Long-Term Care Is Not Happy with the Abuse Icon on Nursing Home Compare
November 10, 2020
The long-term care industry is struggling to deal with a variety of issues. Some such as preventing falls and ensuring emergency preparedness have been concerns for these facilities for quite some time; others such as new regulatory oversight and handling the COVID-19 pandemic are new to the mix. The result is that industry leaders are faced with a multitude of new challenges to manage simultaneously. Needless to say, grappling with the pandemic by itself would be more than all-consuming. When we overlay all of these other elements on top of COVID-19, we find many in this industry overwhelmed by the scope and variety of the issues at hand. This article is Part 2 of our attempt to look more closely at some of the serious concerns of organizations across the continuum of care.
The Abuse Icon on the Nursing Home Compare Website is Problematic for Many Long-Term Care Organizations
In October 2019, Medicare announced a new feature that was being added to the website Nursing Home Compare (https://www.medicare.gov/nursinghomecompare/search.html) that would allow anyone investigating a nursing home to tell if the facility has been cited for issues related to nursing home abuse or neglect. From the time of a citation, a red stop alert will appear “if a facility has been cited for nursing home abuse that led to harm within the last year, or potential harm of a resident within the last two years” (CMS, 2019), based on monthly nursing home inspection reports.
According to an editorial article in McKnight’s Long-Term Care News, the open-palmed stop icon in a red circle was launched quickly, and “the provider community complained loudly about both the propriety and the mixed message of the icon itself” (Berklan, 2019). The same article adds that “There is also a prominent explanation on the Nursing Home Compare website search page, which does a credible job of explaining what consumers should do if they’re interested in a facility that bears this icon” (Berklan, 2019). Predictions at the time of launch were that approximately 5% of the nation’s nursing facilities would receive the abuse warning, with data affected by “significant regional variations that could have an impact on valuations and bottom lines moving forward” (Spanko, 2019). The same article cautions that we need to remain aware that the “vast differences in abuse citations, and the resulting distribution of warning icons, highlights the inherent flaws in the current survey process” (Spanko, 2019).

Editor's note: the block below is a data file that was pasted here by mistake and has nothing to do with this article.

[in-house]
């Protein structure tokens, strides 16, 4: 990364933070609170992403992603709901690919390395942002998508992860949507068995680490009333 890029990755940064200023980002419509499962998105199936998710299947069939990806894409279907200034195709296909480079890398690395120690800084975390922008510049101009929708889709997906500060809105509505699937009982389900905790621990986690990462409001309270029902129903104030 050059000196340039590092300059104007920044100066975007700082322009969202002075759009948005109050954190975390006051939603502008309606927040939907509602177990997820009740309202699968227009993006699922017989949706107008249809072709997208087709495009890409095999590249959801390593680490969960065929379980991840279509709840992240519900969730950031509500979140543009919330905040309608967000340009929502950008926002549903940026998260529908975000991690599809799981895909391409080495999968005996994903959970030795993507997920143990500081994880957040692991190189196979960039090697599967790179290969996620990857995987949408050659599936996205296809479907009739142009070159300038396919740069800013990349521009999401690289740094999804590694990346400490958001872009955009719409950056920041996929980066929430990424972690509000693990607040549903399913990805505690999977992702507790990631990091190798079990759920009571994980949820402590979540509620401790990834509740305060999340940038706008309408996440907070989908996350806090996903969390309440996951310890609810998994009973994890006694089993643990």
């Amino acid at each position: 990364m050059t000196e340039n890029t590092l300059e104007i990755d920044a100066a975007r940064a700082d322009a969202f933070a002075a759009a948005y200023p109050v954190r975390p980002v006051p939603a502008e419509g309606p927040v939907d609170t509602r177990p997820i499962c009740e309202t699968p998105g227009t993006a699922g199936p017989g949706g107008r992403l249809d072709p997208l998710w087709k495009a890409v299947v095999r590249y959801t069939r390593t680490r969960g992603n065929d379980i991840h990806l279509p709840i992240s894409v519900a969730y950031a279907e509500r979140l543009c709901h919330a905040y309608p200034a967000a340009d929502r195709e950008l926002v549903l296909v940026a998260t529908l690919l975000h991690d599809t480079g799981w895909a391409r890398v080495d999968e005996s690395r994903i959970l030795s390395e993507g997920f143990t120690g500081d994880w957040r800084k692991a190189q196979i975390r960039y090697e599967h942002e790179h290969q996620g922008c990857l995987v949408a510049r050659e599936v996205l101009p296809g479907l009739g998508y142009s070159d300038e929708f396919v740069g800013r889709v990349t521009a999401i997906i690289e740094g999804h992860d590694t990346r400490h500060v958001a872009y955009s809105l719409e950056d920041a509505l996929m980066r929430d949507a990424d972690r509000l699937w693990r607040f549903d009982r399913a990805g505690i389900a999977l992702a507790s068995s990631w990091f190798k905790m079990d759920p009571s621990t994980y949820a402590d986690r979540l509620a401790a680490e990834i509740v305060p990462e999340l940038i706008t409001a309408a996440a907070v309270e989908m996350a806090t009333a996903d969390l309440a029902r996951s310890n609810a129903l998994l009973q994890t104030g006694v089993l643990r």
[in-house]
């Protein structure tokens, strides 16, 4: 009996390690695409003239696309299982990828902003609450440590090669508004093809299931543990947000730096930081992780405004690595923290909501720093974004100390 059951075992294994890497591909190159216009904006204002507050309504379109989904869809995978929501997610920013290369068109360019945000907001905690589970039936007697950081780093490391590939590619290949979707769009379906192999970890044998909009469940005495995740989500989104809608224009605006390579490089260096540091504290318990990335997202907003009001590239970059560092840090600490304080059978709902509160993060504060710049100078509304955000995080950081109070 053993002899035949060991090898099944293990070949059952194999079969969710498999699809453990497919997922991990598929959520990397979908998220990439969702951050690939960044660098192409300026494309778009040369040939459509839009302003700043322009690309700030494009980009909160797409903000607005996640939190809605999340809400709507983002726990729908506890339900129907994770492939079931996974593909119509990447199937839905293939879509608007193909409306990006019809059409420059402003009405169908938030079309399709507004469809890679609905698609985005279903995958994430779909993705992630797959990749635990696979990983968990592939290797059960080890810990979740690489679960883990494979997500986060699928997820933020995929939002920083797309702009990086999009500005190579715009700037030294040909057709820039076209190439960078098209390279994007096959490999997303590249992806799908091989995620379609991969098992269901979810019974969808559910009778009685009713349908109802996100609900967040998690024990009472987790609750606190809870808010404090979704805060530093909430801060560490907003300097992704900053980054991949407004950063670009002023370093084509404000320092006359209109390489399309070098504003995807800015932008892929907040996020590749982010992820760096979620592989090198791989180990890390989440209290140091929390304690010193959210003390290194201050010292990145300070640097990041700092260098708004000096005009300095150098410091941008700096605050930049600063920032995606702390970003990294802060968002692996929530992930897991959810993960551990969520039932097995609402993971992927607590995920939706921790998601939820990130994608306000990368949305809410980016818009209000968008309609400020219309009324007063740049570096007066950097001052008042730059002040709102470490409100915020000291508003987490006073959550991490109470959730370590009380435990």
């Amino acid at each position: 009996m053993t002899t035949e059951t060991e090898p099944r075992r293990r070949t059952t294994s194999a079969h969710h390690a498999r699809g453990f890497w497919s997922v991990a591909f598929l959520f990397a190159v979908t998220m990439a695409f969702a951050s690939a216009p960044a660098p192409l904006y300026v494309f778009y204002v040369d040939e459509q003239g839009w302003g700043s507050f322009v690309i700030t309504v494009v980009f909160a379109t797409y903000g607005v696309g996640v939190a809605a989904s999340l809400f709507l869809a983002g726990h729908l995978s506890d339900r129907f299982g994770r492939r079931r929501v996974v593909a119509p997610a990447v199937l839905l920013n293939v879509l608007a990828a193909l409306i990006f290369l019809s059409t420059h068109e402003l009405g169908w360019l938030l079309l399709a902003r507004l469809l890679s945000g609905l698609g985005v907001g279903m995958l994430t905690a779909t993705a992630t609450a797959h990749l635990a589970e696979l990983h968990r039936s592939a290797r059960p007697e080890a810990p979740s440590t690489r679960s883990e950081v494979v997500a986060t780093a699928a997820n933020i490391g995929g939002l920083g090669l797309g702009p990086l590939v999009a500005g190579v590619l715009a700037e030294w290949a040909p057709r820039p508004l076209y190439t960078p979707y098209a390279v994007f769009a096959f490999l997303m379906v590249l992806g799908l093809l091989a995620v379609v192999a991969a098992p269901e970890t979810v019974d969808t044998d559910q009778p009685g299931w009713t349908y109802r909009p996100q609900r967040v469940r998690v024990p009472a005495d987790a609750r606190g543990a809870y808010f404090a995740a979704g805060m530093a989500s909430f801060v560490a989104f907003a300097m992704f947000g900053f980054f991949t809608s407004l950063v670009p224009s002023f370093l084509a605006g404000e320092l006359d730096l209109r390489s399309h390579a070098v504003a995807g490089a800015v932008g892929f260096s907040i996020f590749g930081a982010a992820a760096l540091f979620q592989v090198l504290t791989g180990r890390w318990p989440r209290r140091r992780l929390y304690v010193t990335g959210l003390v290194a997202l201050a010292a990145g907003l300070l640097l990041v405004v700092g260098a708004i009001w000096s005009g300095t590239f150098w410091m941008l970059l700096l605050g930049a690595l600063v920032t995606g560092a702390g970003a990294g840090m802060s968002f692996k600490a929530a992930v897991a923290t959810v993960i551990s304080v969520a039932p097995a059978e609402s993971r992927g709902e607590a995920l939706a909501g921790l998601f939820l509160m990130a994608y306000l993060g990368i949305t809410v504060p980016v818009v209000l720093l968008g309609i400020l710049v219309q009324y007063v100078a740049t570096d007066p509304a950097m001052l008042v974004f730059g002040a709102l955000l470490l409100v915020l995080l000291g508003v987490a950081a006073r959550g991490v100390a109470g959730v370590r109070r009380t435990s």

A proposal to improve this warning system suggests “the Centers for Medicare & Medicaid Services (CMS) utilize a more cautionary symbol as the icon and not the ‘red stop sign’ portrayed by the agency. One area of concern is the potential decreased “access to care if residents avoid a particular SNF not experiencing ‘current significant problems’ but which also continues to have an icon suggesting consumers avoid the facility“ (Connole, 2019). The symbol appears to tell people to stop rather than the intended message for consumers to learn more. The goal of this new alert is to prevent abuse and neglect of residents who are often victims. It may go too far, however, and its application may well discourage care for people who need it badly.
CMS, “New feature helps you compare nursing home safety,” Medicare.gov: October 23, 2019, Retrieved at https://www. medicare.gov/blog/nursing-home-abuse.
Connole, P., “AHCA Urges CMS to Change Planned Consumer Alert Icon on Nursing Home Compare,” Provider: 10/11/2019, Retrieved at http://www.providermagazine.com/news/Pages/2019/1019/AHCA-Urges-CMS-to-Change-Planned-Consumer- Alert-Icon-on-Nursing-Home-Compare-.aspx.
Spanko, A., “Less Than 5% of Nursing Homes Receive Abuse Icon — But Financial Impacts Could Be Coming,” Skilled Nursing News: October 24, 2019, Retrieved at https://skillednursingnews.com/2019/10/less-than-5-of-nursing-homes-receive-warning-icon-but-financial-impacts-could-be-coming/.
This blog post continues a series based on our article, Top Issues Across the Care Continuum - Part Two, which looks more closely at some of the serious concerns of healthcare organizations across the care continuum. An earlier blog post series was based on our article Top Issues Across the Care Continuum – Part One. Subsequent challenges to be examined during this blog post series include:
- Falls with Injury Are a Serious Concern for Long- Term Care Facilities and the People Who Reside in Them.
- Emergency Preparedness, While Necessary, Is a Burden for Long-Term Care Facilities.
- Nursing Homes Struggle with the Demands of Required Compliance Surveys and Regulatory Oversight.
- Long-Term Care Faces Even More Requirements with QAPI Phase 2 and Phase 3 Regulations.
- Changes Related to COVID-19 Will Impact Surveys and Visitation Policies in the Future
There is a long list of challenges for providers across the care continuum, outside of acute care. For example, with consistent wage pressures, shifting compliance regulations, and rising acuity levels among resident populations, the skilled nursing and LTC workforce is feeling more pressure than ever before. HealthStream works with organizations throughout non-acute care to address these challenges, from keeping pace with regulatory requirements to engaging and developing competent staff who can satisfy the demands of increased patient complexity. By partnering with HealthStream, organizations are equipped to seamlessly manage the pressures of surveyor visits, while remaining focused on high-quality patient and resident care. Learn more about HealthStream solutions for non-acute care organizations.